What is the natural taste of breast milk?

What is the natural taste of breast milk?

Many mothers worldwide are still often told that they should avoid eating certain foods so their breastmilk doesn’t taste bad, which could supposedly make the baby reject their breastmilk.

Is there such a thing as a natural taste of breast milk?

Of course, there is! But what happens is that the natural taste of breast milk is not always the same, but has very different and a broad range of flavors. Breast milk tastes of not just one flavor alone. It is just a bit like a multi-flavor pack of sweets:

Melon-flavored breast milk

Garlic-flavored breast milk

Asparagus-flavored breast milk

Broccoli-flavored breast milk

And so on… There is an infinite variety.

Breast milk does not have a standard taste; the taste of breast milk changes and is surprising. All the food a mother eats often has subtle compounds that find their way into the milk and “flavor” it. We have been told for so long that this is a problem and that mothers should avoid eating certain foods. It seems that a mother’s nutrition should be as bland and neutral as possible, as far as taste is concerned, to prevent the baby from rejecting her milk.

What food is not recommended for breastfeeding mothers?

In each country, people will recommend you not to eat different food so breastmilk does not “taste wrong” or sour or bitter. The list of “recommendations” is so long that if you deprived yourself of all those foods that are forbidden all over the world, you would hardly be able to eat or drink anything at all. So don’t worry; eat whatever fruit and vegetable you like: they are undoubtedly very healthy and will offer your baby a unique sensory experience.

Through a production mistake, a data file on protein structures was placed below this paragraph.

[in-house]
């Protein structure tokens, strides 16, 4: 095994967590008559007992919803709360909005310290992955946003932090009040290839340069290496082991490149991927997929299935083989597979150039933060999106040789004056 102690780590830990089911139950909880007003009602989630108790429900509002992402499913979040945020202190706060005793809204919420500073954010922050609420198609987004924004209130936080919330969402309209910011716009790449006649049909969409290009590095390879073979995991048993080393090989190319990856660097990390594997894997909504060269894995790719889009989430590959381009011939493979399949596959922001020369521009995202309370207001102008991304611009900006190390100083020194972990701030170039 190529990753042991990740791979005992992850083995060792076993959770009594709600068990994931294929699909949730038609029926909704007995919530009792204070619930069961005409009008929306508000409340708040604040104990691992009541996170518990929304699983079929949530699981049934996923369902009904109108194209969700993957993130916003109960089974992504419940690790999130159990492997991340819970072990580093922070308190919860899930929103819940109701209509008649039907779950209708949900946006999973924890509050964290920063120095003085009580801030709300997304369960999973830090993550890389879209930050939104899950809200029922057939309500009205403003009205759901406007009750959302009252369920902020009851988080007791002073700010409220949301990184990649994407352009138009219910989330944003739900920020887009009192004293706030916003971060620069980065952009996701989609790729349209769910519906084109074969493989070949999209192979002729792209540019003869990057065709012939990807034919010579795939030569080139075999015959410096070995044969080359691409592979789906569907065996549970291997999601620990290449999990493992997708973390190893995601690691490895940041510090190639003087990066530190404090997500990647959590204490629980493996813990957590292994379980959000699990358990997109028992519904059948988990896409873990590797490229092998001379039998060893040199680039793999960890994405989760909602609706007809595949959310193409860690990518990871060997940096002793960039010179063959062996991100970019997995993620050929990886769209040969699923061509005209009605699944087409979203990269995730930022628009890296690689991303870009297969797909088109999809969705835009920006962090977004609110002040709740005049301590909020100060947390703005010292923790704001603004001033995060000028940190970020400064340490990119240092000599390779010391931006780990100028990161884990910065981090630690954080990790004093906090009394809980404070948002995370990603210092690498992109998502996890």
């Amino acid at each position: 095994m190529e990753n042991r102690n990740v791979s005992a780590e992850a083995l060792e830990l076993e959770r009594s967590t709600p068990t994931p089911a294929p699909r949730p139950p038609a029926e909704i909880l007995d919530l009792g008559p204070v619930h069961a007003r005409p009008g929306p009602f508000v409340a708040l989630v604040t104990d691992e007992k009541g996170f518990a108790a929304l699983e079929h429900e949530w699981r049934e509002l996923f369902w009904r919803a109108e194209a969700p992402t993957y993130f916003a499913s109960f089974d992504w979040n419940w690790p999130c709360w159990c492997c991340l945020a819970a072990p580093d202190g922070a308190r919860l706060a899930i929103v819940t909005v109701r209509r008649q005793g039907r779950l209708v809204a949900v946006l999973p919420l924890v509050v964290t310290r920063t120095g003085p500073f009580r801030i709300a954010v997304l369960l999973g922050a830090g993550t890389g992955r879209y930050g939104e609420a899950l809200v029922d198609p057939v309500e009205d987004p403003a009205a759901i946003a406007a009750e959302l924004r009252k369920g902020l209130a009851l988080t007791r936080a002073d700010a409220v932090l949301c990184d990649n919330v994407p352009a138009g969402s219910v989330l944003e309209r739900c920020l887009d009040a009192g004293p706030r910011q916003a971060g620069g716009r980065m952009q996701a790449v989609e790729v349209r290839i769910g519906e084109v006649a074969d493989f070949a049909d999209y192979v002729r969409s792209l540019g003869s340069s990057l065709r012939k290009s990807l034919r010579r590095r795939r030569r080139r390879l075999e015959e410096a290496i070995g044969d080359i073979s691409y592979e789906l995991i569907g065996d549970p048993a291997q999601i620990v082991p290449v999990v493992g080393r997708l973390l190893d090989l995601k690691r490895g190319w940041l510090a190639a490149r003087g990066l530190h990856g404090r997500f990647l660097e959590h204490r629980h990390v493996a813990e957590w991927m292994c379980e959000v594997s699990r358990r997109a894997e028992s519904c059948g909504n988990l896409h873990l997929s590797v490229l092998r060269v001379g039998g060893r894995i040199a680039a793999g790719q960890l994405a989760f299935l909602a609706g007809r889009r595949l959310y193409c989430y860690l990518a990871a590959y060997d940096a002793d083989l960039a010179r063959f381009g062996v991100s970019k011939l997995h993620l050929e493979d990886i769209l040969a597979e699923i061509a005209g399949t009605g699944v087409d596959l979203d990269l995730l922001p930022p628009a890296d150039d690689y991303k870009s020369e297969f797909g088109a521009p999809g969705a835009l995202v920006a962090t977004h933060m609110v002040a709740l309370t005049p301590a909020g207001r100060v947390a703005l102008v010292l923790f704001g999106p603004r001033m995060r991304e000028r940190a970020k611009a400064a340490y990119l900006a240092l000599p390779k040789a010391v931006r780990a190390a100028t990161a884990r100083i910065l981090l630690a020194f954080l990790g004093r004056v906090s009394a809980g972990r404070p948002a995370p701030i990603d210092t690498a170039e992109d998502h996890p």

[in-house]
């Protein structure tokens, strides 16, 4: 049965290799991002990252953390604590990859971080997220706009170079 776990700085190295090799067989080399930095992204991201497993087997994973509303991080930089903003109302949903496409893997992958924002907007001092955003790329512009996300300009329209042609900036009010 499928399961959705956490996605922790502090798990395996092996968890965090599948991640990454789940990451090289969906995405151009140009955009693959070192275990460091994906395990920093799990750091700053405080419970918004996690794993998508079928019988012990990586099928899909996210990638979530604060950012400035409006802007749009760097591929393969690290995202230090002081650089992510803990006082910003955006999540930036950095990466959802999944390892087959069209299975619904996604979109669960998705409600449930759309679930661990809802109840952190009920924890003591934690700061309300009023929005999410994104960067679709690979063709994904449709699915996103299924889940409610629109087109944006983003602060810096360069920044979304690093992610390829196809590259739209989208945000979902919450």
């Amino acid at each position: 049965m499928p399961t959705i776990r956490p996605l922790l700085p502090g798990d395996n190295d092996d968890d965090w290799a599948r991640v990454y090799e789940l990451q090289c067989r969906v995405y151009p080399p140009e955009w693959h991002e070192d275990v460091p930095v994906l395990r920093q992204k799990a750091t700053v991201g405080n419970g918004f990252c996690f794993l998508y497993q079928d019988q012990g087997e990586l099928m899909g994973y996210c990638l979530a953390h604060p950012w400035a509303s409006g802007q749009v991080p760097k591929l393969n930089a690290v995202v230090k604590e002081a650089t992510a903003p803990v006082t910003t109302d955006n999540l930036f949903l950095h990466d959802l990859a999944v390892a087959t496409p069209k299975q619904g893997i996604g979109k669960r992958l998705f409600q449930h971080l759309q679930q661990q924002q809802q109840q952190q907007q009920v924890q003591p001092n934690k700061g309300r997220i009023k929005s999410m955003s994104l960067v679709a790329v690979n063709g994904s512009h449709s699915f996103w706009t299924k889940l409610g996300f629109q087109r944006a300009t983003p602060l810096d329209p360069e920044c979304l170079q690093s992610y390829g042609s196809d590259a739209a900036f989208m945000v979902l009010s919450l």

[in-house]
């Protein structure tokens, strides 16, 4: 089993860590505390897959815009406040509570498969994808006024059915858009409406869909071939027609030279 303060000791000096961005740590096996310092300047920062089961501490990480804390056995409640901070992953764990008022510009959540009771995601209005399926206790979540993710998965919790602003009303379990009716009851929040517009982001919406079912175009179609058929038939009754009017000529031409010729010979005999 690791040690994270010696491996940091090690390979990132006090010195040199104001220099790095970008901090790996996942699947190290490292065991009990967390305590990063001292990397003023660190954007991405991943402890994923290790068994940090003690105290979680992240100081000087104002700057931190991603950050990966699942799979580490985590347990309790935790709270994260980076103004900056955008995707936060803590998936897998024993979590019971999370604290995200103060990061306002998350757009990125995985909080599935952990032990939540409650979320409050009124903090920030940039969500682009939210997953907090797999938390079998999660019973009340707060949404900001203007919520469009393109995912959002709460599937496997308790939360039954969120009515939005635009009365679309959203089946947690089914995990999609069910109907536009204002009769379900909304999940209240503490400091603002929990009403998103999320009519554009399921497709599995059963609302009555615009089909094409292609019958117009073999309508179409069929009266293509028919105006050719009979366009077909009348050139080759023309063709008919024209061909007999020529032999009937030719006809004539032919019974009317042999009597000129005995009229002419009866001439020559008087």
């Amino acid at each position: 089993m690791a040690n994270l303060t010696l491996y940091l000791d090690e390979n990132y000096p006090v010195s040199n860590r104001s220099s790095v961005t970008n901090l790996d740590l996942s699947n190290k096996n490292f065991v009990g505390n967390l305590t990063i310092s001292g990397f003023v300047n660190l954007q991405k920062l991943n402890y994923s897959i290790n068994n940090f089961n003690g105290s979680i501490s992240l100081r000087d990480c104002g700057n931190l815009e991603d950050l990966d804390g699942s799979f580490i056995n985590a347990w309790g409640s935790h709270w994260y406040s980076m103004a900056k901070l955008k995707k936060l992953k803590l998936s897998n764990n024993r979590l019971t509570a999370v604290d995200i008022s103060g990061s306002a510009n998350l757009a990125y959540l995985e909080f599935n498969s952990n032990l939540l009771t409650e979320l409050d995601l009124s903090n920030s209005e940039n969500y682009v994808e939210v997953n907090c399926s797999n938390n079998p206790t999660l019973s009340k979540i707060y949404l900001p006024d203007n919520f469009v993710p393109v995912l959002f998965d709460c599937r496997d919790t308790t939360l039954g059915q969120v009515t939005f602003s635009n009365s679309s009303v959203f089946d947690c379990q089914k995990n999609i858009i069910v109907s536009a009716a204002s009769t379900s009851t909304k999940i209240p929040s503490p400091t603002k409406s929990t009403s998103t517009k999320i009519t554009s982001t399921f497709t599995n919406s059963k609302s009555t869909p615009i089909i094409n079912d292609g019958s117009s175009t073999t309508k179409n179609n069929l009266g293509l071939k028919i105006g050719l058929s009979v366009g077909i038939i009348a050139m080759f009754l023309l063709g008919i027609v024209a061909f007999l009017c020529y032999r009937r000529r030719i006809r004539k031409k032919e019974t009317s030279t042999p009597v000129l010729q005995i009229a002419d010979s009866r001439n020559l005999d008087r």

And what do babies want?

Science has shown that babies like variety and will suckle with more interest if breastmilk tastes different. They don’t know breast milk with a neutral taste, as there is none. They have already been exposed to many different flavors, even if you would have tried to avoid it by eating very bland food.

For example, colostrum has little lactose (the sugar in breast milk), which makes it taste salty. This is very different from the mature breast milk they drink later.

And if the mother has engorgement or mastitis, breastmilk will also taste saltier. Some babies then reject this milk when it tastes salty or want to drink less, as sweetness has no doubt a powerful, addictive effect on the human brain.

Breast milk also changes in taste when it is pumped and offered to the baby. Lipase, an enzyme found in human milk, breaks down the fat in milk to make it more digestible for the baby. This degradation, which many of you may have seen, can make the milk taste sour and have a very strong taste on the palate.

And without a doubt, every time a mother eats a new food, her baby tastes that new flavor. This is a unique experience for babies that allows them, in a safe way, to discover what food tastes like. So when they start eating by themselves, and you introduce solids at six months of age, the taste of the food they are offered will not be so strange to them at all.

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